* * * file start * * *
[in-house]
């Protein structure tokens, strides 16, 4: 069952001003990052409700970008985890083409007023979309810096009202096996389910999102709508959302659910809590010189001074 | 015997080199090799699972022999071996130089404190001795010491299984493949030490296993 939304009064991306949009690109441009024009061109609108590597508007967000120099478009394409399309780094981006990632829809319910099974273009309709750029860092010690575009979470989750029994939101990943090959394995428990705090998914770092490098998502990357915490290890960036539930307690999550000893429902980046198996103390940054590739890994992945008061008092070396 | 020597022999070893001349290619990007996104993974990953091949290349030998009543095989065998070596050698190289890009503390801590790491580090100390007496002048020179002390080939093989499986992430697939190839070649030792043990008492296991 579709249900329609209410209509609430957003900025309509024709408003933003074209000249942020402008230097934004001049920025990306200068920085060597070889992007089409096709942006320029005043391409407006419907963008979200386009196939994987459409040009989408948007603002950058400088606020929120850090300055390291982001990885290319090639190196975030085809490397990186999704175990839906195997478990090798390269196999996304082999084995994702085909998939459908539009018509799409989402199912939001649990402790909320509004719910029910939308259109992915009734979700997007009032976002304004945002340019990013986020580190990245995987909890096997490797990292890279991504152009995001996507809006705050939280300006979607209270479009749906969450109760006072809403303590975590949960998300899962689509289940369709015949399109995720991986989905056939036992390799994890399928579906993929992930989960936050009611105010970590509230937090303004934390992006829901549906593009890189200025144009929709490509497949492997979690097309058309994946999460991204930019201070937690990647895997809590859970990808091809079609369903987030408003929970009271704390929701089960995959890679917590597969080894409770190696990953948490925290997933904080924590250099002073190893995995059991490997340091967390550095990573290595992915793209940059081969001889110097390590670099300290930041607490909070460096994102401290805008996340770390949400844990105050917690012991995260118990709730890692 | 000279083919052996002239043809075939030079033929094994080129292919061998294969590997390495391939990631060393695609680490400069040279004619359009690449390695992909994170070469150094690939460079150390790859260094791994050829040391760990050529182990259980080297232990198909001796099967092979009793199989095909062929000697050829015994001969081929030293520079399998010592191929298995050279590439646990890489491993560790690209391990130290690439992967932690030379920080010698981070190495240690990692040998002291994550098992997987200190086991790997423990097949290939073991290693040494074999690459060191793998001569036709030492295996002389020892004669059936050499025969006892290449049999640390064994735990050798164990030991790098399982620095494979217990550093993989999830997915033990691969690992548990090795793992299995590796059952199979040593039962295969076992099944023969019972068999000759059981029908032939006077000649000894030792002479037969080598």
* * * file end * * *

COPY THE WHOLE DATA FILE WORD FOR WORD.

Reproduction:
[in-house]
């Protein structure tokens, strides 16, 4: 069952001003990052409700970008985890083409007023979309810096009202096996389910999102709508959302659910809590010189001074 | 015997080199090799699972022999071996130089404190001795010491299984493949030490296993 939304009064991306949009690109441009024009061109609108590597508007967000120099478009394409399309780094981006990632829809319910099974273009309709750029860092010690575009979470989750029994939101990943090959394995428990705090998914770092490098998502990357915490290890960036539930307690999550000893429902980046198996103390940054590739890994992945008061008092070396 | 020597022999070893001349290619990007996104993974990953091949290349030998009543095989065998070596050698190289890009503390801590790491580090100390007496002048020179002390080939093989499986992430697939190839070649030792043990008492296991 579709249900329609209410209509609430957003900025309509024709408003933003074209000249942020402008230097934004001049920025990306200068920085060597070889992007089409096709942006320029005043391409407006419907963008979200386009196939994987459409040009989408948007603002950058400088606020929120850090300055390291982001990885290319090639190196975030085809490397990186999704175990839906195997478990090798390269196999996304082999084995994702085909998939459908539009018509799409989402199912939001649990402790909320509004719910029910939308259109992915009734979700997007009032976002304004945002340019990013986020580190990245995987909890096997490797990292890279991504152009995001996507809006705050939280300006979607209270479009749906969450109760006072809403303590975590949960998300899962689509289940369709015949399109995720991986989905056939036992390799994890399928579906993929992930989960936050009611105010970590509230937090303004934390992006829901549906593009890189200025144009929709490509497949492997979690097309058309994946999460991204930019201070937690990647895997809590859970990808091809079609369903987030408003929970009271704390929701089960995959890679917590597969080894409770190696990953948490925290997933904080924590250099002073190893995995059991490997340091967390550095990573290595992915793209940059081969001889110097390590670099300290930041607490909070460096994102401290805008996340770390949400844990105050917690012991995260118990709730890692 | 000279083919052996002239043809075939030079033929094994080129292919061998294969590997390495391939990631060393695609680490400069040279004619359009690449390695992909994170070469150094690939460079150390790859260094791994050829040391760990050529182990259980080297232990198909001796099967092979009793199989095909062929000697050829015994001969081929030293520079399998010592191929298995050279590439646990890489491993560790690209391990130290690439992967932690030379920080010698981070190495240690990692040998002291994550098992997987200190086991790997423990097949290939073991290693040494074999690459060191793998001569036709030492295996002389020892004669059936050499025969006892290449049999640390064994735990050798164990030991790098399982620095494979217990550093993989999830997915033990691969690992548990090795793992299995590796059952199979040593039962295969076992099944023969019972068999000759059981029908032939006077000649000894030792002479037969080598």